Pages torn out of the trashy tabloids
Attempting to discuss Sarah Waters’ The Paying Guests presents a problem: Quite a lot happens in this story — including nearly every kind of human behaviour that’s ever made the front page of a trashy tabloid. It’s marvellous — hot and tender and terrible — but difficult to keep mum about.
The novel’s principal characters — Mr. and Mrs. Barber, newly of the “clerk class” and the ladies Wray, a widow and her near-spinster daughter — represent an array of class positions among them. The characters all befit and betray their stations by turns, something you might expect from Waters.
In this story set just after The Great War, the Wrays are forced to take in the eponymous paying guests (what a lower class of per- son, the reader is told, would call “lodgers”) in order to keep possession of their genteel home on Champion Hill, south of London. The Barbers move in on a rare sunny Sunday afternoon, with their things all tossed out of a van and onto the front walk. We feel the clutch of horror as the Wray women find their solution exposed to the neighbours and their house no longer their own. Hijinks, as they say, ensue.
Waters is a skilled storyteller. The book begins slowly, but gets rolling downhill (but never quite manages to careen out of control).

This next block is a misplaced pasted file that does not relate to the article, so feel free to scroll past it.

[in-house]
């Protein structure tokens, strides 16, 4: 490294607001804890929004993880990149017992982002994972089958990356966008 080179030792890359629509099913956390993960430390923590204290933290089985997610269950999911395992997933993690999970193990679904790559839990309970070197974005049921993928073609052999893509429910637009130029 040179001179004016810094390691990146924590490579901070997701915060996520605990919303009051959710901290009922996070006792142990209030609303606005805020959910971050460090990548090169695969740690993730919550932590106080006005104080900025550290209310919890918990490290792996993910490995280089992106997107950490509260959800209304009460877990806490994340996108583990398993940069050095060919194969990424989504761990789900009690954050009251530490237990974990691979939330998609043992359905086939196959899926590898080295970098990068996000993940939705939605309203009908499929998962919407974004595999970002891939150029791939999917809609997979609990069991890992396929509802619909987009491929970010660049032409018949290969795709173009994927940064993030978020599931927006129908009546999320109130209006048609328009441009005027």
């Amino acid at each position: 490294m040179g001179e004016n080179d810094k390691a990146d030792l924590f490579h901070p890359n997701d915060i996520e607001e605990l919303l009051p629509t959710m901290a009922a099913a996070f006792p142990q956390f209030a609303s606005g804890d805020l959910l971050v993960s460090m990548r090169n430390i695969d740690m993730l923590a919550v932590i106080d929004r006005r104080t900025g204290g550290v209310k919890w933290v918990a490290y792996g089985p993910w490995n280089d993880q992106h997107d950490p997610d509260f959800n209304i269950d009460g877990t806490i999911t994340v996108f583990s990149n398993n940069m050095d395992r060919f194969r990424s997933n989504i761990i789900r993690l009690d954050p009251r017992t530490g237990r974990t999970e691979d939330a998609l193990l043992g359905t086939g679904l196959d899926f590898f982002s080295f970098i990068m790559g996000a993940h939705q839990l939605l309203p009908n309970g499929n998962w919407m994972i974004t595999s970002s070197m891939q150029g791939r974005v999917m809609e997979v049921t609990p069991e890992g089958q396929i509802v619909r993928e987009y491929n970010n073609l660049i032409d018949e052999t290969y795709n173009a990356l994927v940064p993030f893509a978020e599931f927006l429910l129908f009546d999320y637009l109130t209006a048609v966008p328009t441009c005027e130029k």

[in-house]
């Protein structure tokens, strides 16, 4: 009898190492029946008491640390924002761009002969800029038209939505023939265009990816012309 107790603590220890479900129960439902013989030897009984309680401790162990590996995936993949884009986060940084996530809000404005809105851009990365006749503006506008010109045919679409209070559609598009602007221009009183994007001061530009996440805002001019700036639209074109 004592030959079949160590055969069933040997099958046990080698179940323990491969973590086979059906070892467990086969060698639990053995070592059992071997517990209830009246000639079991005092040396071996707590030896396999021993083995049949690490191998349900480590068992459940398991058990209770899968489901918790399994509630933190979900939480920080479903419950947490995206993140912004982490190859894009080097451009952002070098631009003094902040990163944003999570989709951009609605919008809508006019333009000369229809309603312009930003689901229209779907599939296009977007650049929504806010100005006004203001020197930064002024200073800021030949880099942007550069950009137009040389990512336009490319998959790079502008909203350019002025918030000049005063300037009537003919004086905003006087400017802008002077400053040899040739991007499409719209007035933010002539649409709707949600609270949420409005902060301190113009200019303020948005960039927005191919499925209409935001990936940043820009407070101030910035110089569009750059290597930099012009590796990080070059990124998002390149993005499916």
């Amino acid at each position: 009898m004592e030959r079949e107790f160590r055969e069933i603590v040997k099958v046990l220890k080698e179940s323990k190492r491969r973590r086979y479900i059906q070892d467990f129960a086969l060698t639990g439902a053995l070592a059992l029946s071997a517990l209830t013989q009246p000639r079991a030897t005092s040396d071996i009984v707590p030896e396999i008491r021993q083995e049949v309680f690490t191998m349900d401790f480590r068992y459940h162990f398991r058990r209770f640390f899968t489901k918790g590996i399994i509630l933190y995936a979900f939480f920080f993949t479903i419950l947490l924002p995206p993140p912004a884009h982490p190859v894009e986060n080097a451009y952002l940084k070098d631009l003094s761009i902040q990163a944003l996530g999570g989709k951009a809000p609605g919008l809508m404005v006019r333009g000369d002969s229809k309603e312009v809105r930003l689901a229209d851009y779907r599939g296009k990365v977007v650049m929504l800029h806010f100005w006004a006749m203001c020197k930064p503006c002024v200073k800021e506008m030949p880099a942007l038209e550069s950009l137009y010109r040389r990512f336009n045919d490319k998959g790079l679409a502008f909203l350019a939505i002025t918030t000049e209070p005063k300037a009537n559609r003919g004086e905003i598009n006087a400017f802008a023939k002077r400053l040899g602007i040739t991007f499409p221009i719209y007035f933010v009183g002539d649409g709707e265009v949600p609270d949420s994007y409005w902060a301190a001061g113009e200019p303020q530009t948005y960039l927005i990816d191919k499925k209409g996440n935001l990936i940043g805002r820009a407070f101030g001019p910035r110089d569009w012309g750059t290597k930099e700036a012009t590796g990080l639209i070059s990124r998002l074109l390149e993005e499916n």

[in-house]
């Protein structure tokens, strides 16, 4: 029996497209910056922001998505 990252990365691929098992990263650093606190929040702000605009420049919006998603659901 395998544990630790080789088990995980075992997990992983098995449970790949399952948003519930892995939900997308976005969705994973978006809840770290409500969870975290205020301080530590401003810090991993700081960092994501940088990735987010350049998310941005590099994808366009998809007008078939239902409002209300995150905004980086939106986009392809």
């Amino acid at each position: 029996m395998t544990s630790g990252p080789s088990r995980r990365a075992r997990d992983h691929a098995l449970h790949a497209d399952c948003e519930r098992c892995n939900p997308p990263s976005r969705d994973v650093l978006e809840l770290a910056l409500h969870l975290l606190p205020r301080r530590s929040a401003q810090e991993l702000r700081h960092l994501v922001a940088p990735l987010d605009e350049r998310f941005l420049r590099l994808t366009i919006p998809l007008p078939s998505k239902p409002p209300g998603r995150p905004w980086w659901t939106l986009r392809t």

So many things happen, and Waters writes about them in such emotional detail, that it’s easy to get caught up in them as one might the dramas of a friend. The plot is full of events, but somehow it doesn’t distract from Waters’ other specialty: writing about desire.
Everyone in The Paying Guests is a wanting machine. Characters go about trying to fulfil both their lawful and illicit desires, while also concealing from at least one person just what they might be.
Because the plot is so absorbing, and the turns so delicious, it seeps in slowly how much attention each of these people pays to their desire and how these wants reveal everything.
By the end, the Barbers and the Wrays are known to the reader more through their desires than anything else.
But rest assured this is a novel to devour and enjoy.
The Paying Guests Sarah Waters McClelland & Stewart